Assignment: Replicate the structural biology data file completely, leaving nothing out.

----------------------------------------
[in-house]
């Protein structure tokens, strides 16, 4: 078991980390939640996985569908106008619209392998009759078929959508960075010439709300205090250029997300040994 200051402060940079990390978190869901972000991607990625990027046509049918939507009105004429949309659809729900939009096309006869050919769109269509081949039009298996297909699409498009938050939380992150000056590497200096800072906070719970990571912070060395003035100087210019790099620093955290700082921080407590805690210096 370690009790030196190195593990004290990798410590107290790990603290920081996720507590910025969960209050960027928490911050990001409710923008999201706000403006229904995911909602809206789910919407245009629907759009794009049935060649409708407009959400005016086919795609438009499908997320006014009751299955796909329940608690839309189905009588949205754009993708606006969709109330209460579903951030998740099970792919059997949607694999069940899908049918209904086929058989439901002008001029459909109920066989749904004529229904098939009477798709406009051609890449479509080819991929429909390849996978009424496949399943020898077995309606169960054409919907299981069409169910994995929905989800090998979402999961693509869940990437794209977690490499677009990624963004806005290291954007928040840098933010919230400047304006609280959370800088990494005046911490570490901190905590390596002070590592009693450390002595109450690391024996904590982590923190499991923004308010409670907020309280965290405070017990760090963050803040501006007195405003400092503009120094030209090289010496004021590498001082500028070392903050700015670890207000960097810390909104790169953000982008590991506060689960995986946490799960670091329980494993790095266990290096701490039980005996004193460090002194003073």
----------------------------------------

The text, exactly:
[in-house]
């Protein structure tokens, strides 16, 4: 078991980390939640996985569908106008619209392998009759078929959508960075010439709300205090250029997300040994 200051402060940079990390978190869901972000991607990625990027046509049918939507009105004429949309659809729900939009096309006869050919769109269509081949039009298996297909699409498009938050939380992150000056590497200096800072906070719970990571912070060395003035100087210019790099620093955290700082921080407590805690210096 370690009790030196190195593990004290990798410590107290790990603290920081996720507590910025969960209050960027928490911050990001409710923008999201706000403006229904995911909602809206789910919407245009629907759009794009049935060649409708407009959400005016086919795609438009499908997320006014009751299955796909329940608690839309189905009588949205754009993708606006969709109330209460579903951030998740099970792919059997949607694999069940899908049918209904086929058989439901002008001029459909109920066989749904004529229904098939009477798709406009051609890449479509080819991929429909390849996978009424496949399943020898077995309606169960054409919907299981069409169910994995929905989800090998979402999961693509869940990437794209977690490499677009990624963004806005290291954007928040840098933010919230400047304006609280959370800088990494005046911490570490901190905590390596002070590592009693450390002595109450690391024996904590982590923190499991923004308010409670907020309280965290405070017990760090963050803040501006007195405003400092503009120094030209090289010496004021590498001082500028070392903050700015670890207000960097810390909104790169953000982008590991506060689960995986946490799960670091329980494993790095266990290096701490039980005996004193460090002194003073």